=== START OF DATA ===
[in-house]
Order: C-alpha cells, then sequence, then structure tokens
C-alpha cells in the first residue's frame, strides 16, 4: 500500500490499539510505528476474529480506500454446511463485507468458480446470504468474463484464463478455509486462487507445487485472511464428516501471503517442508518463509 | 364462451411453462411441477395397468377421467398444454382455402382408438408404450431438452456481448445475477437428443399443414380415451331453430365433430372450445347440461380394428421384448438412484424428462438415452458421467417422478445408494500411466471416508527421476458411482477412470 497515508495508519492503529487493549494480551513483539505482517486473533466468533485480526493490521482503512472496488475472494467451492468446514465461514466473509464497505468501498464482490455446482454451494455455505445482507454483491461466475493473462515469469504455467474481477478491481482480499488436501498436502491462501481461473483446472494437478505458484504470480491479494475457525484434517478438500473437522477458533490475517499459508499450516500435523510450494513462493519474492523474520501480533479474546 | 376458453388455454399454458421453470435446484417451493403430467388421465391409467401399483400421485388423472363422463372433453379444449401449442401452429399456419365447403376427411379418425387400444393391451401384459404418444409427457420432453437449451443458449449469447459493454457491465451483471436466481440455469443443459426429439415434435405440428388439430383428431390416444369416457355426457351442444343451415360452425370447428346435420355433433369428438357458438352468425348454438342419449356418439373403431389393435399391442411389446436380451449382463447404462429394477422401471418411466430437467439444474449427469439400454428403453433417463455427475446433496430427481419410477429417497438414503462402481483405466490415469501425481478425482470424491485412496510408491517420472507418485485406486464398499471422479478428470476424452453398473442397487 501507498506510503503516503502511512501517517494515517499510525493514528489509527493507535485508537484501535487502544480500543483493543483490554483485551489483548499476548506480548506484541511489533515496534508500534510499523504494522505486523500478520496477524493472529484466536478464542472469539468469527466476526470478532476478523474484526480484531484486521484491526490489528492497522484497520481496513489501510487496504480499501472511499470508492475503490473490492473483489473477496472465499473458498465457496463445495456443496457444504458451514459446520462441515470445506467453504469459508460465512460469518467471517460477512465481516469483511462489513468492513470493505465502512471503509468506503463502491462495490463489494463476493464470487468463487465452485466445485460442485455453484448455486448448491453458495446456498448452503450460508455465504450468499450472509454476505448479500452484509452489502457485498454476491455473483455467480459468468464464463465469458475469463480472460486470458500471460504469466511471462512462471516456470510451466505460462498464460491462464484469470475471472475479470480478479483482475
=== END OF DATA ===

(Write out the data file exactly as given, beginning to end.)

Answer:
[in-house]
Order: C-alpha cells, then sequence, then structure tokens
C-alpha cells in the first residue's frame, strides 16, 4: 500500500490499539510505528476474529480506500454446511463485507468458480446470504468474463484464463478455509486462487507445487485472511464428516501471503517442508518463509 | 364462451411453462411441477395397468377421467398444454382455402382408438408404450431438452456481448445475477437428443399443414380415451331453430365433430372450445347440461380394428421384448438412484424428462438415452458421467417422478445408494500411466471416508527421476458411482477412470 497515508495508519492503529487493549494480551513483539505482517486473533466468533485480526493490521482503512472496488475472494467451492468446514465461514466473509464497505468501498464482490455446482454451494455455505445482507454483491461466475493473462515469469504455467474481477478491481482480499488436501498436502491462501481461473483446472494437478505458484504470480491479494475457525484434517478438500473437522477458533490475517499459508499450516500435523510450494513462493519474492523474520501480533479474546 | 376458453388455454399454458421453470435446484417451493403430467388421465391409467401399483400421485388423472363422463372433453379444449401449442401452429399456419365447403376427411379418425387400444393391451401384459404418444409427457420432453437449451443458449449469447459493454457491465451483471436466481440455469443443459426429439415434435405440428388439430383428431390416444369416457355426457351442444343451415360452425370447428346435420355433433369428438357458438352468425348454438342419449356418439373403431389393435399391442411389446436380451449382463447404462429394477422401471418411466430437467439444474449427469439400454428403453433417463455427475446433496430427481419410477429417497438414503462402481483405466490415469501425481478425482470424491485412496510408491517420472507418485485406486464398499471422479478428470476424452453398473442397487 501507498506510503503516503502511512501517517494515517499510525493514528489509527493507535485508537484501535487502544480500543483493543483490554483485551489483548499476548506480548506484541511489533515496534508500534510499523504494522505486523500478520496477524493472529484466536478464542472469539468469527466476526470478532476478523474484526480484531484486521484491526490489528492497522484497520481496513489501510487496504480499501472511499470508492475503490473490492473483489473477496472465499473458498465457496463445495456443496457444504458451514459446520462441515470445506467453504469459508460465512460469518467471517460477512465481516469483511462489513468492513470493505465502512471503509468506503463502491462495490463489494463476493464470487468463487465452485466445485460442485455453484448455486448448491453458495446456498448452503450460508455465504450468499450472509454476505448479500452484509452489502457485498454476491455473483455467480459468468464464463465469458475469463480472460486470458500471460504469466511471462512462471516456470510451466505460462498464460491462464484469470475471472475479470480478479483482475